2. The complaint alleges that at the time the plaintiff was apprehended by employees of the defendant she was called a thief and a shoplifter. It is urged that since the defendant corporation assumed the affirmative defense of justification under Code Ann. 105-1005 (Ga. L. 1958, p. 693) and Code 105-1801 these allegations were admitted and thus as a matter of law the plaintiff was entitled to recover for slander.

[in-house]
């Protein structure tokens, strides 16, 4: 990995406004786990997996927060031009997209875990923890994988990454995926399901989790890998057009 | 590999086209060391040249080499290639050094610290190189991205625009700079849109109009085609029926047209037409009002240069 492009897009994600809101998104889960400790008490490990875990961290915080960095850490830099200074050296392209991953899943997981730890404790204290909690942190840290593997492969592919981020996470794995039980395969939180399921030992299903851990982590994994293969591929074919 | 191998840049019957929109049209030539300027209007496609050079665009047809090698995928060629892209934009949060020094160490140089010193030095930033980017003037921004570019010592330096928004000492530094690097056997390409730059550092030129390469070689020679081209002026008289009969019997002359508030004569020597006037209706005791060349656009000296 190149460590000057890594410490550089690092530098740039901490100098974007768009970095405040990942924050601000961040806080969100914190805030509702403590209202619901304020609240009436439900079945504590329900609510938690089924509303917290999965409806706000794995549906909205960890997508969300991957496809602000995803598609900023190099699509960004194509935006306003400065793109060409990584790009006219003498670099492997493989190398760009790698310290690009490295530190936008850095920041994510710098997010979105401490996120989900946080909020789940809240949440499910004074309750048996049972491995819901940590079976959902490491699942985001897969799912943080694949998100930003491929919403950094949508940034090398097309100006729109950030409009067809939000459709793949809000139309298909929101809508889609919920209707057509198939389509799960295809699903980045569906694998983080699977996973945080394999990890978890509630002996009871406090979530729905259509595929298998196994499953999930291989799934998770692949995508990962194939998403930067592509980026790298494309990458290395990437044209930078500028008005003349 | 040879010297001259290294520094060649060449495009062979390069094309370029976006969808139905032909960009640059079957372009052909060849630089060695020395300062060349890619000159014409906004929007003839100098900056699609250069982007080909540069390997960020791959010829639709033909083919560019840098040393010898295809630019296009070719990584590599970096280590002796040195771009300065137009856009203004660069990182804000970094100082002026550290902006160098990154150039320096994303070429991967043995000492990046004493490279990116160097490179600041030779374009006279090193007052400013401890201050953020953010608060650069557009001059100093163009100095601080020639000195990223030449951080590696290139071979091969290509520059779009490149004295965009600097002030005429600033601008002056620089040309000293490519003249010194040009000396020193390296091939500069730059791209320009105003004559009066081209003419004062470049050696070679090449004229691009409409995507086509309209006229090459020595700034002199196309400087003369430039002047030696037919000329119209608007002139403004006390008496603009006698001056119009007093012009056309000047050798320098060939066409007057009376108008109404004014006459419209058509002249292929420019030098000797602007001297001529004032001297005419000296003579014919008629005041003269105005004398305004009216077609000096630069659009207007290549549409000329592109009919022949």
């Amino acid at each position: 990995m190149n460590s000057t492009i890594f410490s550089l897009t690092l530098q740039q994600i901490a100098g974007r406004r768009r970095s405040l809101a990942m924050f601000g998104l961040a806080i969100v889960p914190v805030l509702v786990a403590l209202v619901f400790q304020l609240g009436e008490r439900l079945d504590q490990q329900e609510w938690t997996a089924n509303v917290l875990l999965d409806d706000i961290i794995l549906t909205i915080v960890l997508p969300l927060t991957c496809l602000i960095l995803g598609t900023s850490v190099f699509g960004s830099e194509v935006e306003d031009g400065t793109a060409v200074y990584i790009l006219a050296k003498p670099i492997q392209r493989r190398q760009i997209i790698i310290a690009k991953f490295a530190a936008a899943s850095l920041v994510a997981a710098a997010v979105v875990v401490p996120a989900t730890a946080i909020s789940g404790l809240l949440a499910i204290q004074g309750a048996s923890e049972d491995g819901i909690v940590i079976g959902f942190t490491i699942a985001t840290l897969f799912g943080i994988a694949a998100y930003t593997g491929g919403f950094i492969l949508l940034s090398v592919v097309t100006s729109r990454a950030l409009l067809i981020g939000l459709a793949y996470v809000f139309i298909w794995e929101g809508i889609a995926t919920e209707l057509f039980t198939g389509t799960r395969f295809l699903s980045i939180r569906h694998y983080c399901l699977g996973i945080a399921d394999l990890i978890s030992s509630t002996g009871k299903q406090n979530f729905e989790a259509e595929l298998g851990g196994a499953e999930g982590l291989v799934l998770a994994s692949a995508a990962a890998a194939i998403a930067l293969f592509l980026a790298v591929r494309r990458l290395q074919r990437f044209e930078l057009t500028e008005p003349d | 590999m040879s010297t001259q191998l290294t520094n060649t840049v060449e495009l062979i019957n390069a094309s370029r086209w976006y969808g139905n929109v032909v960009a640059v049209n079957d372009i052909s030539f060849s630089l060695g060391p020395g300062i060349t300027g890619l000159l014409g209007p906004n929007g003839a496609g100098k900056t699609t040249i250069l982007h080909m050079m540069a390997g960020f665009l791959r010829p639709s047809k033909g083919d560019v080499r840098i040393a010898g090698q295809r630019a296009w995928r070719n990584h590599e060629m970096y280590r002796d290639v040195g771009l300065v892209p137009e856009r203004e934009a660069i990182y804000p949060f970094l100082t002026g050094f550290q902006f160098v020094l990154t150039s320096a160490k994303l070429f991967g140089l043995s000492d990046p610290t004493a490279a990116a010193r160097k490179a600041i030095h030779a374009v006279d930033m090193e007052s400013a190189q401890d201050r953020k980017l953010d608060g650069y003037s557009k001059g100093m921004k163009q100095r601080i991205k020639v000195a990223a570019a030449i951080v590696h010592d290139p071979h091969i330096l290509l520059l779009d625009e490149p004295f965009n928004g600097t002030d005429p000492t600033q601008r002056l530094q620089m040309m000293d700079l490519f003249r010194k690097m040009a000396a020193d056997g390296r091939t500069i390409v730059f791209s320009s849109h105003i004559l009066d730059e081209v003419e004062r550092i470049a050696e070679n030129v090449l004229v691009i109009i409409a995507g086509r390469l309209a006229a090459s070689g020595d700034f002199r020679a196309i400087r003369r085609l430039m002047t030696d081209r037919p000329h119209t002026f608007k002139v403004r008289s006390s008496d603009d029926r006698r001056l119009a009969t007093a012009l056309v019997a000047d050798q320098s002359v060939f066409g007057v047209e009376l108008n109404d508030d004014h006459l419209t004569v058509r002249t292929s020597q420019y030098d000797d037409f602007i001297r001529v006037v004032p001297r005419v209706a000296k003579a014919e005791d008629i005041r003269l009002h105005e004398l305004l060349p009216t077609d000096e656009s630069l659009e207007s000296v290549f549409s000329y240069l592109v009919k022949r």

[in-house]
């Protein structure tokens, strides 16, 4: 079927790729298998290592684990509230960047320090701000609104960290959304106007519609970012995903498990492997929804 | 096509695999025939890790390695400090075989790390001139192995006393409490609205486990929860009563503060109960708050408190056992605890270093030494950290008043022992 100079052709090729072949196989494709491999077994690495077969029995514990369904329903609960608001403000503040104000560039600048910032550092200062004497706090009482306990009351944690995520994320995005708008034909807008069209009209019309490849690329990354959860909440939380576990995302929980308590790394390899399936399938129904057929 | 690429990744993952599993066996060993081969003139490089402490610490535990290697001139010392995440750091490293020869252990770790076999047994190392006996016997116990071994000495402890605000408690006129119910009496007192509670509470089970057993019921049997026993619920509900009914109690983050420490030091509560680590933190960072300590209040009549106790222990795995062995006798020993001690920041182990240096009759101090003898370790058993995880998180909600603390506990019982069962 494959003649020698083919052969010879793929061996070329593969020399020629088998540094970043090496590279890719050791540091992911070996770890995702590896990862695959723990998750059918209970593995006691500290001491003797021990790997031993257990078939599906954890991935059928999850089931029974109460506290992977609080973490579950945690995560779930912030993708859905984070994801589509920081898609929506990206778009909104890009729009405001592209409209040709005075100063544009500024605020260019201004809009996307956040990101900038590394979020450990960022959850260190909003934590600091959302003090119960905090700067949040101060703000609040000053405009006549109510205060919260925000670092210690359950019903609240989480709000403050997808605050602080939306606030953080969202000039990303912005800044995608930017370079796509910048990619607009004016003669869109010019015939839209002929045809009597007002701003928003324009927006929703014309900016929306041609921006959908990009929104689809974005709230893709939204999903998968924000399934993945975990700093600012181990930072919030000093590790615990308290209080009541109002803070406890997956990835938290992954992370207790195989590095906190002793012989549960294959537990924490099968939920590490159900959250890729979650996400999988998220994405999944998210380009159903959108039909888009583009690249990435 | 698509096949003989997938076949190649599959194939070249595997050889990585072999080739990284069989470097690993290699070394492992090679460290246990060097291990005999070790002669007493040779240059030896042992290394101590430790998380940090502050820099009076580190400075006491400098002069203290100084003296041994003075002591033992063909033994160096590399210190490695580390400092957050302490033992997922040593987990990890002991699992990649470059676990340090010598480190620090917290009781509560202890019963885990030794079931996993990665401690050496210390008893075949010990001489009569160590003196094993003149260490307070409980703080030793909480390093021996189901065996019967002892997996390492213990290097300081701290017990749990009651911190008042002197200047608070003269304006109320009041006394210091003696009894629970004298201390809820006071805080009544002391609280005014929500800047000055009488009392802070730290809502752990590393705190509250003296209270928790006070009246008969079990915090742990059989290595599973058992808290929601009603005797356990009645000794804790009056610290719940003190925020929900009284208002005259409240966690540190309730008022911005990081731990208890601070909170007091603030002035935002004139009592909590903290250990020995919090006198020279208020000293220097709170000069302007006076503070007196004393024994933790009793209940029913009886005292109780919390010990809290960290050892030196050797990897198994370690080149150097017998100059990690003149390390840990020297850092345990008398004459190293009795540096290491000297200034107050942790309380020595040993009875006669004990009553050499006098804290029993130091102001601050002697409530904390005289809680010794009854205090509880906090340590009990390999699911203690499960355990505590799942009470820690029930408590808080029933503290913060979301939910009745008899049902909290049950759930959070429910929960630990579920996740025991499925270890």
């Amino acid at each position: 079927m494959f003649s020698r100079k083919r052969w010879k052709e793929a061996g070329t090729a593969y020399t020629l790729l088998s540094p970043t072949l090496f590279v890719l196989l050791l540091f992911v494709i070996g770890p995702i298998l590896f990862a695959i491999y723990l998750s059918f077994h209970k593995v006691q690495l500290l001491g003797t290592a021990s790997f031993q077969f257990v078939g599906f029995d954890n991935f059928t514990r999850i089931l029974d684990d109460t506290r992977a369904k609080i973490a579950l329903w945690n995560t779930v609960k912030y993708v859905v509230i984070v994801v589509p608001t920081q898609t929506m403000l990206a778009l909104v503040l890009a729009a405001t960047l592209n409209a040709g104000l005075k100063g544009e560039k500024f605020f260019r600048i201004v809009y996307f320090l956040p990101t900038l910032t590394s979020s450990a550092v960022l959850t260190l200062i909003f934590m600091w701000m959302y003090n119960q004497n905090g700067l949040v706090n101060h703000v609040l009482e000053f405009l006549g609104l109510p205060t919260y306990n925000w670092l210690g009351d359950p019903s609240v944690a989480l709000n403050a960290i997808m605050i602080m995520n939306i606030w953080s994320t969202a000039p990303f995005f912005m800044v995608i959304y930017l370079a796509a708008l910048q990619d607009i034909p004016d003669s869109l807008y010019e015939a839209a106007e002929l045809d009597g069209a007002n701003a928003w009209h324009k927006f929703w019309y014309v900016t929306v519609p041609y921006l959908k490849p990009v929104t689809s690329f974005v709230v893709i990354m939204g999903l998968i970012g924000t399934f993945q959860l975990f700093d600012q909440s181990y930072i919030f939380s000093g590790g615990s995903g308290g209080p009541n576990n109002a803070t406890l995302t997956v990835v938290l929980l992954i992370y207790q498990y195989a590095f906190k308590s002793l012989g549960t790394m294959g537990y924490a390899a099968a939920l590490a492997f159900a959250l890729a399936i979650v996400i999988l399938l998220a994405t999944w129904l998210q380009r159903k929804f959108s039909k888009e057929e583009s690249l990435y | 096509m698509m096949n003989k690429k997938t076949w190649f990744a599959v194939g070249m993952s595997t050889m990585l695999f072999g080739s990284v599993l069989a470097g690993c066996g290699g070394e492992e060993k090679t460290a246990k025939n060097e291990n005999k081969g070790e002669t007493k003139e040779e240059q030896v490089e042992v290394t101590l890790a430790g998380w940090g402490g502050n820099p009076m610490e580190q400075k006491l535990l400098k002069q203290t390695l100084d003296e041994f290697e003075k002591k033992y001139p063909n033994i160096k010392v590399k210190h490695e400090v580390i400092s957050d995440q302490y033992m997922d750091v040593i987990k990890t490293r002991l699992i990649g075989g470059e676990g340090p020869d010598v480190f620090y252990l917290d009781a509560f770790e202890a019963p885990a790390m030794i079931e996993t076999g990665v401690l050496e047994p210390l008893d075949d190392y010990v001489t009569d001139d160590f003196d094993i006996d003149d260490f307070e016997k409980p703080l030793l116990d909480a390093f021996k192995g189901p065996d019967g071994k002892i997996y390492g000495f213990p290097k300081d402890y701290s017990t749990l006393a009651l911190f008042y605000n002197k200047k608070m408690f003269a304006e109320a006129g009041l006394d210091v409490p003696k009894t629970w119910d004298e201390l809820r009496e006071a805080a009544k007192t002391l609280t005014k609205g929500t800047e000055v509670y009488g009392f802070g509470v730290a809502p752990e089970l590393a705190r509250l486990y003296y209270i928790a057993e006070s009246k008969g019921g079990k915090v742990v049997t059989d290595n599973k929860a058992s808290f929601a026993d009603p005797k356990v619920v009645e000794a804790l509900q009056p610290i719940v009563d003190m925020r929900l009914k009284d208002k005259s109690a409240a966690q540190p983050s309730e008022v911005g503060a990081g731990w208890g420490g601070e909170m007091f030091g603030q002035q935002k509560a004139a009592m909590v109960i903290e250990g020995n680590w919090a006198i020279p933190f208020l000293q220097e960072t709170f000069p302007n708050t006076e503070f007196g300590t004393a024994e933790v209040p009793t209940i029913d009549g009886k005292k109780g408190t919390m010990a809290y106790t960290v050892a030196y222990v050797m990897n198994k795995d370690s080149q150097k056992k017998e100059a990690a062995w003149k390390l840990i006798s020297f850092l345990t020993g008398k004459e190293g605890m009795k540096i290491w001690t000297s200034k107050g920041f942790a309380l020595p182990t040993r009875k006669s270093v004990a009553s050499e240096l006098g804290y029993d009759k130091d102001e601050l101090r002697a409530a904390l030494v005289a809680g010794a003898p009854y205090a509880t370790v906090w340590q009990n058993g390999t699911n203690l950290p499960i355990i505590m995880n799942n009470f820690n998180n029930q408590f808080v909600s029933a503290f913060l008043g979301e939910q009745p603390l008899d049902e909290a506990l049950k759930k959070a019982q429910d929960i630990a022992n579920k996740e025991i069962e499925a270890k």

The plaintiff's argument is not sustainable. As a corporation the defendant "is not liable for damages resulting from the speaking of false, malicious, or defamatory words by one of its agents, even where in uttering such words the speaker was acting for the benefit of the corporation and within the scope of the duties of his agency, unless it affirmatively appears that the agent was expressly directed or authorized by the corporation to speak the words in question." Behre v. National Cash Register Co., 100 Ga. 213 (1) (27 SE 986). Accord, Garren v. Southland Corp., 237 Ga. 484 (228 SE2d 870); Ga. Power Co. v. Busbin, 242 Ga. 612 (4) (250 SE2d 442). There being not an iota of evidence that the defendant corporation directed or authorized its employees or agents to impugn plaintiff's integrity or cast aspersions thereon, recovery for slander would not lie.